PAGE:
What began as an experiment in 2003 is now the norm of shows having an early curtain time on Tuesday evenings at 7pm in lieu of 8pm. With most productions ending around 9:30pm, theatergoers could now take in a show and return home early enough to have enough sleep before work or school the next morning. Long commuters, families and nine-to-fivers are the target audience to boost ticket sales for Tuesday nights.

As expected when the experiment began some audience members would arrive at the theatre at 7:45pm without looking at their ticket and only to learn that the first act was more than half over. On the flip side others complained that the early curtain time did not allow enough cushion time to arrive at the theater.

Today if there are any productions holding out on the early curtain time they would be the exception. There may be one or two shows still performing Tuesdays at 8pm but normally these may be plays whose appeal are mainly adult audiences.

"Tuesdays at 7pm" has had some side effects. The TKTS discount ticket booth in Times Square opens an hour early on Tuesdays at 2pm instead of 3pm on non-matinee days. Nearby restaurants also expect theatergoers to make early reservations at 5pm or 5:30pm. With performances ending at 9:30pm many in the audience find they can make plans for after the show.

Shows are extending the experiment further this season with early curtain times on other evenings mainly Wednesday and Thursdays. Among current shows 'The Book of Mormon' and 'Jersey Boys' offer 7pm performances on those evenings with 'Spider-Man Turn Off The Dark' offering a curtain time at 7:30pm. The Disney musicals 'The Lion King' and 'Mary Poppins' varies their evening performances based on the season. With the exception of Tuesdays at 7pm, all the evening performances for 'Billy Elliot' start at 7:30pm.

Broadway tickets reveal the various curtain times that are becoming more common.
Sunday and Monday nights used to be a wasteland for Broadway theatergoers as most shows observed the standard Mon-Sat evening and Wed, Sat and Sunday matinees. However more producers are opting to schedule performances on Sunday and Monday evenings to take advantage of the lack of competition.

Long running musicals such as 'The Phantom of the Opera' and 'Chicago' have maintained Monday evening performances targeting tourists looking for an option on this night of the week. Disney musicals 'The Lion King' and 'Mary Poppins' maintains a family friendly schedule with Sunday evening performances at 6:30pm at certain times during the year.

Productions that offer performances on Sunday nights (usually with 7pm curtain times) and Monday evenings is particularly attractive to the theatergoer looking to squeeze in as many shows possible during a visit to New York. Sunday and Monday may allow them to take in one extra show or two.

Summer schedules for Broadway productions in 2011 see producers offering more divergent schedules mainly playing with the dates and times of matinees. 'Rock of Ages' and soon-to-shutter 'Baby It's You!' play Friday matinees while 'Chicago' plays Thursday afternoons. This experiment is meant to only last until the end of summer. These types of matinee schedules could be more common in the future just as "Tuesdays at 7pm" is now a standard performance time.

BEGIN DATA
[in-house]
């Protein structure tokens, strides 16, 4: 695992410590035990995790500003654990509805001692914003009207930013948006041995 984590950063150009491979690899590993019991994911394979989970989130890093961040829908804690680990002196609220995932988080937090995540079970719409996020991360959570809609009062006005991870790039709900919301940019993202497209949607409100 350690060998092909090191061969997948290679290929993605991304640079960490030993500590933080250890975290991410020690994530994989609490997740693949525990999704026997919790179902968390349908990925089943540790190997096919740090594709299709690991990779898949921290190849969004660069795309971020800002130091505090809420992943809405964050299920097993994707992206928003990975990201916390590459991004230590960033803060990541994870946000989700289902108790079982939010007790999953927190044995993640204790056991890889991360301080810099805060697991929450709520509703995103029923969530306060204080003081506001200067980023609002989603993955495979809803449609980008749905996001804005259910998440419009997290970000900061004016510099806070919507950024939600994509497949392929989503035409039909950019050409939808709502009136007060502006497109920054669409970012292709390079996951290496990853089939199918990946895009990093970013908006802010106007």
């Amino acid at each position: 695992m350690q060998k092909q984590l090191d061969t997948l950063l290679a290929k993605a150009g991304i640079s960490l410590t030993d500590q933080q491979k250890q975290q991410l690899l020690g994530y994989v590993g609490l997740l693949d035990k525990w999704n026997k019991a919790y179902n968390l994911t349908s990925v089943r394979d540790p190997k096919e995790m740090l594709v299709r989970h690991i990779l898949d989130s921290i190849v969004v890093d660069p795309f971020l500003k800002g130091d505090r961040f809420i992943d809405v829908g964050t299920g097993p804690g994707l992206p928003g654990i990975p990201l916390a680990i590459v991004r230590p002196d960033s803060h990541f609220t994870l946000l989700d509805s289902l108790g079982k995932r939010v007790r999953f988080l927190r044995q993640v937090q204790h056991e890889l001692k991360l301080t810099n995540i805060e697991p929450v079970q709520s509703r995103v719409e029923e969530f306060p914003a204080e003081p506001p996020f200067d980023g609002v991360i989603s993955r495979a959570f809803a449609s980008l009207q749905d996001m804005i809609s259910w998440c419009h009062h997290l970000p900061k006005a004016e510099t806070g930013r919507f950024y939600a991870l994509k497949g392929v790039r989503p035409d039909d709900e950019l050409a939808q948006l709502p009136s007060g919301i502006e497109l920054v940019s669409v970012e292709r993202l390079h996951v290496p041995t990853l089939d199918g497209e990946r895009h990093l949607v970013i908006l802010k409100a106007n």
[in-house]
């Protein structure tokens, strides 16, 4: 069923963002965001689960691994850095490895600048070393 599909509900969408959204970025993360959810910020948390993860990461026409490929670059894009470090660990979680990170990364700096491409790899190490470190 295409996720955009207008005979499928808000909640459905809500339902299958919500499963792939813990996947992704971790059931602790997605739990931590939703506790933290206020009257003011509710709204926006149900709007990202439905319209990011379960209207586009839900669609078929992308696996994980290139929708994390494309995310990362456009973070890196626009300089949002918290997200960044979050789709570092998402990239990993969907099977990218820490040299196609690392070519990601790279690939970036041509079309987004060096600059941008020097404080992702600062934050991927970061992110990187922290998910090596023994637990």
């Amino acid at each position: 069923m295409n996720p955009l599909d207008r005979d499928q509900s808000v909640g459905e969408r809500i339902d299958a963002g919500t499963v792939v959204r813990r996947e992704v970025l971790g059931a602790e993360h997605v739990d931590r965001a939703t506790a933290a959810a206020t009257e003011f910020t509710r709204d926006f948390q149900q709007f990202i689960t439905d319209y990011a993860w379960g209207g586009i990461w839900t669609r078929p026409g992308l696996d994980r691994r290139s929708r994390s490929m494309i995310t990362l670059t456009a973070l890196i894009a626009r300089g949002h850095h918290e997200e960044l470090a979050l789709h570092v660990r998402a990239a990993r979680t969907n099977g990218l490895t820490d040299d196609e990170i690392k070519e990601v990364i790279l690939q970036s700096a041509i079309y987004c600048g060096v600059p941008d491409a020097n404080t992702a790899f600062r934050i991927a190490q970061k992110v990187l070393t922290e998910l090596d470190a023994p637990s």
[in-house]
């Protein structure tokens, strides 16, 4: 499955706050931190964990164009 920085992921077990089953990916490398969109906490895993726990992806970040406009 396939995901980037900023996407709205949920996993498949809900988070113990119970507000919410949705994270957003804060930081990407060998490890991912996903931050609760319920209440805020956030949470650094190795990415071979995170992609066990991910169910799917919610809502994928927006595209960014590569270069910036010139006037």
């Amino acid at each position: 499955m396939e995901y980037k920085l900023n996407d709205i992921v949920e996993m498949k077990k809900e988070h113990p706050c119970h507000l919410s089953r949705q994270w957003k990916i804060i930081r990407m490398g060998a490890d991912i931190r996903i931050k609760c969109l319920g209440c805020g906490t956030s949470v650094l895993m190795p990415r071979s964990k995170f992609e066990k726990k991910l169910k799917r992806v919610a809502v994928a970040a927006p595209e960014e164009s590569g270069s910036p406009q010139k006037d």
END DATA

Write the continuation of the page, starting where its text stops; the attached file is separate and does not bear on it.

Like Sunday and Monday curtain times, these alternative matinee performances maximize audiences by playing on days with less competition. The TKTS booth in Times Square is ready to open on at 10am should a show play a matinee outside of Wednesday, Saturday and Sunday.

There are limits on scheduling performances. Actors Equity, the labor union for stage actors and mangers, state that a matinee cannot follow a day off, since those daytime hours (e.g. Tuesday leading up to an evening performance, following a Monday day off) is primarily half of an actor's weekend. A six-show weekend (two performances on Friday, Saturday and Sunday) is seen as too demanding for the actors and crew and ongoing rehearsals also limits performance times.

Also very few Broadway productions dispense with the Wednesday matinee. Buyers catering toward theatre groups prefer this mid-week afternoon performance.

Shaftesbury Avenue leads to many of London's historic theatres.
London productions offer even more flexible schedules especially with some shows now playing Sundays, a day that was for the longest time strictly off-limits. Theatergoers should check tickets carefully. They should not be surprised to find curtain times of 7pm, 7:15pm, 7:30pm or 8pm. Check the matinee schedules of London plays and musicals and find that afternoon performances can be offered on any day of the week except Mondays though most observe matinees on Wednesday and Saturdays. Even the matinee time of 2pm is not strictly observed. Performances at 2:30pm or 3pm is not uncommon.

More unusual are musicals playing two performance times on Fridays or Saturdays with one performance starting later in the afternoon and the evening performance starting in a hour after the prior performance ends. Long-running London hits 'Mamma Mia' and 'Chicago' play Friday curtain times at 5pm and 8:30pm. 'Blood Brothers' playing the West End since 1988 offers Saturday performances at 4pm and 7:45pm.

Monday performances which are limited on Broadway are far more commonplace in London's West End.

Theatergoers who take notice of the varying schedules can actually maximize their Broadway or London experience. Knowing which days are more popular with shows can render better seats on other performance days. The schedule even offers opportunities to see more shows or even allow for alternative activities before or after the show. For the individual producers ultimately it comes down to filling those seats and building the weekly box office gross to remain profitable.